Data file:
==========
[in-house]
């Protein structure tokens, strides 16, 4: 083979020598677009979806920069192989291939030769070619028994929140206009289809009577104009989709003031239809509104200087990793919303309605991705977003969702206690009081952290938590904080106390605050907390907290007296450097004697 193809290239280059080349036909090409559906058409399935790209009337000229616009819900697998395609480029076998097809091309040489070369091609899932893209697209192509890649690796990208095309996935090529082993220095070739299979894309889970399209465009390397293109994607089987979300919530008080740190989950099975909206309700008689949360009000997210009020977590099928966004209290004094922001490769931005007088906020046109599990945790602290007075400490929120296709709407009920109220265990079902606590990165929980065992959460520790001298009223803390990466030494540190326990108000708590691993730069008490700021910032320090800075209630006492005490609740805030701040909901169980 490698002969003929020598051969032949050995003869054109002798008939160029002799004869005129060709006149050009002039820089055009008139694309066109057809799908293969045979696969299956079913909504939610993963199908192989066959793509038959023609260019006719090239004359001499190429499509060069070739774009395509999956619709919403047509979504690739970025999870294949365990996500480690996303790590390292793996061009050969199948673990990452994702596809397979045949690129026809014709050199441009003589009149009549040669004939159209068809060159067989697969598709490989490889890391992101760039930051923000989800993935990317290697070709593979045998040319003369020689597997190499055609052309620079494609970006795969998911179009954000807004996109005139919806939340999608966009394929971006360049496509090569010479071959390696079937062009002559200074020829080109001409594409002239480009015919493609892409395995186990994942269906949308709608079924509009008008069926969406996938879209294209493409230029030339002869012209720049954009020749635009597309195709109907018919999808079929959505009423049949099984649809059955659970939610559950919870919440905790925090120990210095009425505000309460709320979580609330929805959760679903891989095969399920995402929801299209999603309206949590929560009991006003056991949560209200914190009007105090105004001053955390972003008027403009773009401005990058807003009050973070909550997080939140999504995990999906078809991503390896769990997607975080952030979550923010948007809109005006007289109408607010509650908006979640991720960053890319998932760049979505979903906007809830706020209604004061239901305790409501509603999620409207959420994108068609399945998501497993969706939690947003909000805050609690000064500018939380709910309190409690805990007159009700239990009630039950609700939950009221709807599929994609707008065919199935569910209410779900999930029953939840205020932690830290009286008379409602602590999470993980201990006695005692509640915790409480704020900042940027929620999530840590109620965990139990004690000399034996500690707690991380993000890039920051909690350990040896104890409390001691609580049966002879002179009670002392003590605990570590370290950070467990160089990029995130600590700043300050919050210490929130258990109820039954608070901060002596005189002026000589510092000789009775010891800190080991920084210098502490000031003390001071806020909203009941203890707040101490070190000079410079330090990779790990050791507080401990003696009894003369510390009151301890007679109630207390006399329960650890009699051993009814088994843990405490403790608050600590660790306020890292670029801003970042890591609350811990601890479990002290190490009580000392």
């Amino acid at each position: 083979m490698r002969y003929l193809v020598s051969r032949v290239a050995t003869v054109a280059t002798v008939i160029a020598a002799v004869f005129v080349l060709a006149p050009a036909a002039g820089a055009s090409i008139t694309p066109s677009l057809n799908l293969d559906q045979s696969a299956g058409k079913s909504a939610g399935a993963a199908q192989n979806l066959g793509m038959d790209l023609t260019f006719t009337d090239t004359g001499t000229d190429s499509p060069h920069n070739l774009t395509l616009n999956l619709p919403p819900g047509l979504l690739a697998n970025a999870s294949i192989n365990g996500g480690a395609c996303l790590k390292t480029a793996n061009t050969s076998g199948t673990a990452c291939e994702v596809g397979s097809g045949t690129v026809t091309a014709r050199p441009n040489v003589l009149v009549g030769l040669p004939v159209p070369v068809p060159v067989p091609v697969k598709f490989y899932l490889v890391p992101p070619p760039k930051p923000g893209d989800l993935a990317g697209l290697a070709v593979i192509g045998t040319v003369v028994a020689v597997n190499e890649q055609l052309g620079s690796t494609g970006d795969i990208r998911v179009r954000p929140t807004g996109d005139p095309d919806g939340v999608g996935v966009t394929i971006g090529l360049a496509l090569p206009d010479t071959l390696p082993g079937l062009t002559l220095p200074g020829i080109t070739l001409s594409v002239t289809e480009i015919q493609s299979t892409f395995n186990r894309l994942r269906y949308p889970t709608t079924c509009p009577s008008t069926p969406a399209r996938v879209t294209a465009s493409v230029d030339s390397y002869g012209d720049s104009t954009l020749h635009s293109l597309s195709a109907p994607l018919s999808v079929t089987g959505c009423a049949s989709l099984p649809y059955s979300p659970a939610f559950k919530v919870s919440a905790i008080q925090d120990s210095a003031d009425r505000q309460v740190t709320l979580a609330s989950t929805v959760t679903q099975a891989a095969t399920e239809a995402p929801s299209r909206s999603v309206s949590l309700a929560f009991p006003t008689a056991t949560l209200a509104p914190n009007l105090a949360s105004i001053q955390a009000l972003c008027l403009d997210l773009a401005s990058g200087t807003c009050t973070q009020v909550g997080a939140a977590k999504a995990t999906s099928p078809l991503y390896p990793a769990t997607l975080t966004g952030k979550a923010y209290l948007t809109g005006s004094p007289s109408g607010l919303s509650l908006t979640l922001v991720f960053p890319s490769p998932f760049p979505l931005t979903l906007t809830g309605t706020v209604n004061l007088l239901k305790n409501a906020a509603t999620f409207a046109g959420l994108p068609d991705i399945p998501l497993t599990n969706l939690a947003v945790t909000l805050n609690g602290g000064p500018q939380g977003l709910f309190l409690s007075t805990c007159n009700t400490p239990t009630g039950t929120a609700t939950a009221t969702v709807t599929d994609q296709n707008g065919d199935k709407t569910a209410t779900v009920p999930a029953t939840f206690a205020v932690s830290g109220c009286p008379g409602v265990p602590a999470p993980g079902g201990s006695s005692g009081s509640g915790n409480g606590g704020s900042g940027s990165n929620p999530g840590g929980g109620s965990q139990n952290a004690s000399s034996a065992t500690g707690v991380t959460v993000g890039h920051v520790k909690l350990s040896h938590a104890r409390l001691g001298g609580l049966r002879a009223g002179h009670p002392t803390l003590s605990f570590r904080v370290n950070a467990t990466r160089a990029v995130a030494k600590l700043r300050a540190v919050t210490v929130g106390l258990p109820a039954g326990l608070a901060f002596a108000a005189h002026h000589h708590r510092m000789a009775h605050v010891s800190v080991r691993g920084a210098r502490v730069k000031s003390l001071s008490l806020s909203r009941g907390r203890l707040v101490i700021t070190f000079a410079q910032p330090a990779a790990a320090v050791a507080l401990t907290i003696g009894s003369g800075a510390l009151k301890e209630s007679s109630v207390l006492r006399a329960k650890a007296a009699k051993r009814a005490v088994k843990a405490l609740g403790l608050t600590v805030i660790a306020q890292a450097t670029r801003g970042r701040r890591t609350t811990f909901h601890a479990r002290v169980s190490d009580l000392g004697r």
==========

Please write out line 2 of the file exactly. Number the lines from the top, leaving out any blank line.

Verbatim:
């Protein structure tokens, strides 16, 4: 083979020598677009979806920069192989291939030769070619028994929140206009289809009577104009989709003031239809509104200087990793919303309605991705977003969702206690009081952290938590904080106390605050907390907290007296450097004697 193809290239280059080349036909090409559906058409399935790209009337000229616009819900697998395609480029076998097809091309040489070369091609899932893209697209192509890649690796990208095309996935090529082993220095070739299979894309889970399209465009390397293109994607089987979300919530008080740190989950099975909206309700008689949360009000997210009020977590099928966004209290004094922001490769931005007088906020046109599990945790602290007075400490929120296709709407009920109220265990079902606590990165929980065992959460520790001298009223803390990466030494540190326990108000708590691993730069008490700021910032320090800075209630006492005490609740805030701040909901169980 490698002969003929020598051969032949050995003869054109002798008939160029002799004869005129060709006149050009002039820089055009008139694309066109057809799908293969045979696969299956079913909504939610993963199908192989066959793509038959023609260019006719090239004359001499190429499509060069070739774009395509999956619709919403047509979504690739970025999870294949365990996500480690996303790590390292793996061009050969199948673990990452994702596809397979045949690129026809014709050199441009003589009149009549040669004939159209068809060159067989697969598709490989490889890391992101760039930051923000989800993935990317290697070709593979045998040319003369020689597997190499055609052309620079494609970006795969998911179009954000807004996109005139919806939340999608966009394929971006360049496509090569010479071959390696079937062009002559200074020829080109001409594409002239480009015919493609892409395995186990994942269906949308709608079924509009008008069926969406996938879209294209493409230029030339002869012209720049954009020749635009597309195709109907018919999808079929959505009423049949099984649809059955659970939610559950919870919440905790925090120990210095009425505000309460709320979580609330929805959760679903891989095969399920995402929801299209999603309206949590929560009991006003056991949560209200914190009007105090105004001053955390972003008027403009773009401005990058807003009050973070909550997080939140999504995990999906078809991503390896769990997607975080952030979550923010948007809109005006007289109408607010509650908006979640991720960053890319998932760049979505979903906007809830706020209604004061239901305790409501509603999620409207959420994108068609399945998501497993969706939690947003909000805050609690000064500018939380709910309190409690805990007159009700239990009630039950609700939950009221709807599929994609707008065919199935569910209410779900999930029953939840205020932690830290009286008379409602602590999470993980201990006695005692509640915790409480704020900042940027929620999530840590109620965990139990004690000399034996500690707690991380993000890039920051909690350990040896104890409390001691609580049966002879002179009670002392003590605990570590370290950070467990160089990029995130600590700043300050919050210490929130258990109820039954608070901060002596005189002026000589510092000789009775010891800190080991920084210098502490000031003390001071806020909203009941203890707040101490070190000079410079330090990779790990050791507080401990003696009894003369510390009151301890007679109630207390006399329960650890009699051993009814088994843990405490403790608050600590660790306020890292670029801003970042890591609350811990601890479990002290190490009580000392």